Main Street Manager Draws On Colorful Past

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Although the tiny Wyoming town of Cody didn't have an actual Main Street, it did have a main roadway called Sheridan Avenue. And Karen Greenspoon has countless fond memories of growing up on that rustic road.

"Cody is an Old-West-looking town," Greenspoon said, "and it hasn't changed at all over the years. Sheridan Avenue still has those old, wood storefronts that go right up to the sidewalk, where people gather to shop, have a soda or just have a good time. There's shops run by every kind of craftsman you can imagine. The main intersection has the Irma Hotel, which is Buffalo Bill Cody's hotel, restaurant and bar.

"Every Fourth of July, there's the hugest parade you ever saw, with the Indians capturing people out of the crowd and doing the shoot-'em-up thing.

"It was just really folksy, and it has always brought tourists by the scores, because that's exactly what they want to see when they come west."

That last statement there is the tip-off that Greenspoon is not simply waxing nostalgic about her childhood. As the coordinator of the Payson Main Street Program, she is drawing upon a vivid memory to help envision a future for the Rim country's historic thoroughfare.

"That's what I'd love to see on Payson's Main Street, if that's what everyone else wants, too," Greenspoon said. "And it seems to be, from the information that we've gathered."

Greenspoon, a former hotel marketing executive and travel agency owner, has been doing lots of envisioning since January, when she was selected from 22 applicants to be the Main Street program's leader.

She spent the previous two-plus years running the Main Street program in Show Low, where she waded through a slew of initial detractors to turn the program into the state's largest, with a membership of over 80 individuals and businesses.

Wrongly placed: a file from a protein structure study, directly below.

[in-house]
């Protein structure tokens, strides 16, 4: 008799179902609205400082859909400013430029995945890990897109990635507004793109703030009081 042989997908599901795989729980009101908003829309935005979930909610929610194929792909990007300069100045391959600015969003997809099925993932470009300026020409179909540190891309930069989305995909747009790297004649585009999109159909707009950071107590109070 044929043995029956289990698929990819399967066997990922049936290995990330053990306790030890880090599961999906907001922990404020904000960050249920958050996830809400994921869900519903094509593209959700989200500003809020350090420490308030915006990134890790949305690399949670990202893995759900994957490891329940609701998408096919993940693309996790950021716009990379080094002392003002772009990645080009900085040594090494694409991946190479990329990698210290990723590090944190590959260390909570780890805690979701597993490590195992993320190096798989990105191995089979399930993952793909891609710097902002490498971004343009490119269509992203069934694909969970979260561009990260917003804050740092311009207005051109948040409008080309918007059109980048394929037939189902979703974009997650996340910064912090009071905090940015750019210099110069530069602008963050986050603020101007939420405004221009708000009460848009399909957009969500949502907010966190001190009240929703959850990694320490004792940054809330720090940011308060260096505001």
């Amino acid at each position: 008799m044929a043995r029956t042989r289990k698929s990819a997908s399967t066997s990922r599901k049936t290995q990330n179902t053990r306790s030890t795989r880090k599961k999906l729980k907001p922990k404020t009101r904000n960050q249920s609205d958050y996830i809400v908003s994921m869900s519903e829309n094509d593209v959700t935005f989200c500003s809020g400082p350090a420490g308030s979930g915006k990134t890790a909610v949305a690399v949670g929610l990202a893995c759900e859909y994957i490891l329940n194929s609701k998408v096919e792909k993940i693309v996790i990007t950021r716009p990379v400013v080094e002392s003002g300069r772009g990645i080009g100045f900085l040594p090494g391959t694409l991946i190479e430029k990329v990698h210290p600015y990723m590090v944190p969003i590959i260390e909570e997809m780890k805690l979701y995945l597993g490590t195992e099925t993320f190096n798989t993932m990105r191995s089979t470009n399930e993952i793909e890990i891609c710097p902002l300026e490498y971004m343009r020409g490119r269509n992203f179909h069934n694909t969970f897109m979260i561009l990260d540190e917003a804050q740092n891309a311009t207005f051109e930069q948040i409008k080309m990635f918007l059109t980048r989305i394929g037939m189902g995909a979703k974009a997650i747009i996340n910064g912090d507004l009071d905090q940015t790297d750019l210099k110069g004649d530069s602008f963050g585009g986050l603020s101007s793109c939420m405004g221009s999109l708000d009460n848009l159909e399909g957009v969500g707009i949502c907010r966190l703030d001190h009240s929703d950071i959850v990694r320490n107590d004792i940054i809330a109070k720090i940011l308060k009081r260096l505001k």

Prior to moving to Show Low, Greenspoon owned and operated a Tucson-based travel agency whose primary clients were entertainers such as pop legends Frankie Valli, the Four Tops and Tommy James not to mention her then-hubby, Jimmy Greenspoon, the keyboard player for the '60s chart-topping rock band Three Dog Night.

"I enjoyed it, but it was a 24-hour-a-day job, because those people don't sleep or work 8-to-5 jobs. I'd get calls at all hours of the night and morning for 10 years."

Any memorable stories from that period of her life?

"None that I could share with you," Greenspoon said with a wicked laugh. But then she gets serious. "People think that the band life is real glamorous, but it's stressful and hard and very easy to fall into drugs, alcohol and crazy lifestyles."

Before those stresses helped end the Greenspoon's marriage two years ago, they had decided to sell Karen's travel agency, move up to the White Mountains and retire in Show Low. But after a mere six months, she realized "that retirement was not the thing I wanted to do."

Greenspoon re-entered the work force as a police dispatcher ... from which she managed to make a very unlikely career leap which changed her life. When the town of Show Low created its first and only Main Street organization, the program needed a director and the local chief of police thought Greenspoon was perfect for the job.

"There isn't any BS degree in Main Street," Greenspoon said. "You have to be a little bit of everything; it's public relations, it's organization, and a lot of other stuff. You have to be a jack-of-all-trades.

"On a scale of 1 to 10, I probably would rate my job performance on the Show Low Main Street program an eight-and-a-half," Greenspoon said. "I accomplished a lot, and once we got it up and going, everyone in town supported it."

Greenspoon is still waiting for that kind of support from the residents of Payson.

"We've got a lot of education to do," she said. "The biggest challenge is letting people know what the program is all about. There are still misconceptions and people who are leery of the program, think it's never going to happen, or think too much money is being spent on it.

"There's still opposition to it, and that's because it hasn't had a chance to get off the ground and show people what it can do for the town.

"I grew up in a small town, and I remember all of the little things that long-time residents here remember about Payson.

"I would like to try to have that back again," Greenspoon said. "For the naysayers who think that we're spending too much on the program ... we have to give the independent business people in Payson the opportunity to compete with the big-box stores, and maybe fulfill their life's dream.

"And as far as the money goes, the national figures show that for every dollar that's invested in a Main Street program, there's a $38 return."

Greenspoon has no doubt that she'll be able to turn those naysayers around, just as she did in Show Low. And she has no doubt that there will come a time when her memories of Payson are even more fond than the memories of Cody, Wyo. which, Greenspoon finally admits, aren't entirely fond.

"One Christmas Eve as I was sitting at home, and the wind blew my back fence through the bathroom," she remembers. "I said, 'Well, I've had enough of Wyoming winters.' Arizona, here I come.'"

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